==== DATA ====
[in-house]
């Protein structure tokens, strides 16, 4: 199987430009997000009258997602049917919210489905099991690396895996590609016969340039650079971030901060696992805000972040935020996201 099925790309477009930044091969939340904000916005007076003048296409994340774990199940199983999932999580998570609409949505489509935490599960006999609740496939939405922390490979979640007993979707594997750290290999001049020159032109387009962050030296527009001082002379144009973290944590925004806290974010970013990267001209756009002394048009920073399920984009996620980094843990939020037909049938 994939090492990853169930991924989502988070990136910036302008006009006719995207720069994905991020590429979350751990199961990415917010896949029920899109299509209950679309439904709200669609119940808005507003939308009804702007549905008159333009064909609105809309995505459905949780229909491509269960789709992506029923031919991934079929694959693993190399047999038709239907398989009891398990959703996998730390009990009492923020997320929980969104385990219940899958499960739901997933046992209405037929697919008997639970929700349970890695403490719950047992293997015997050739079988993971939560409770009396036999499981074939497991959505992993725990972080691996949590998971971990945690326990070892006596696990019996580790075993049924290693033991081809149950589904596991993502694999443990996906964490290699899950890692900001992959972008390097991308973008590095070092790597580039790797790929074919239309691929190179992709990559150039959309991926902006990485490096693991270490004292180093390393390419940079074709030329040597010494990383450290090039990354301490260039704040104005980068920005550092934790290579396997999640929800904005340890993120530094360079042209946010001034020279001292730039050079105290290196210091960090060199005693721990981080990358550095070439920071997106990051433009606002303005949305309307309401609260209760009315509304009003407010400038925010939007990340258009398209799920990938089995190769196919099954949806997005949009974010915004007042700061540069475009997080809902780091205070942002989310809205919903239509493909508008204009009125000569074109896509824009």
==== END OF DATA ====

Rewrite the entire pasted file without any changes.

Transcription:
[in-house]
């Protein structure tokens, strides 16, 4: 199987430009997000009258997602049917919210489905099991690396895996590609016969340039650079971030901060696992805000972040935020996201 099925790309477009930044091969939340904000916005007076003048296409994340774990199940199983999932999580998570609409949505489509935490599960006999609740496939939405922390490979979640007993979707594997750290290999001049020159032109387009962050030296527009001082002379144009973290944590925004806290974010970013990267001209756009002394048009920073399920984009996620980094843990939020037909049938 994939090492990853169930991924989502988070990136910036302008006009006719995207720069994905991020590429979350751990199961990415917010896949029920899109299509209950679309439904709200669609119940808005507003939308009804702007549905008159333009064909609105809309995505459905949780229909491509269960789709992506029923031919991934079929694959693993190399047999038709239907398989009891398990959703996998730390009990009492923020997320929980969104385990219940899958499960739901997933046992209405037929697919008997639970929700349970890695403490719950047992293997015997050739079988993971939560409770009396036999499981074939497991959505992993725990972080691996949590998971971990945690326990070892006596696990019996580790075993049924290693033991081809149950589904596991993502694999443990996906964490290699899950890692900001992959972008390097991308973008590095070092790597580039790797790929074919239309691929190179992709990559150039959309991926902006990485490096693991270490004292180093390393390419940079074709030329040597010494990383450290090039990354301490260039704040104005980068920005550092934790290579396997999640929800904005340890993120530094360079042209946010001034020279001292730039050079105290290196210091960090060199005693721990981080990358550095070439920071997106990051433009606002303005949305309307309401609260209760009315509304009003407010400038925010939007990340258009398209799920990938089995190769196919099954949806997005949009974010915004007042700061540069475009997080809902780091205070942002989310809205919903239509493909508008204009009125000569074109896509824009």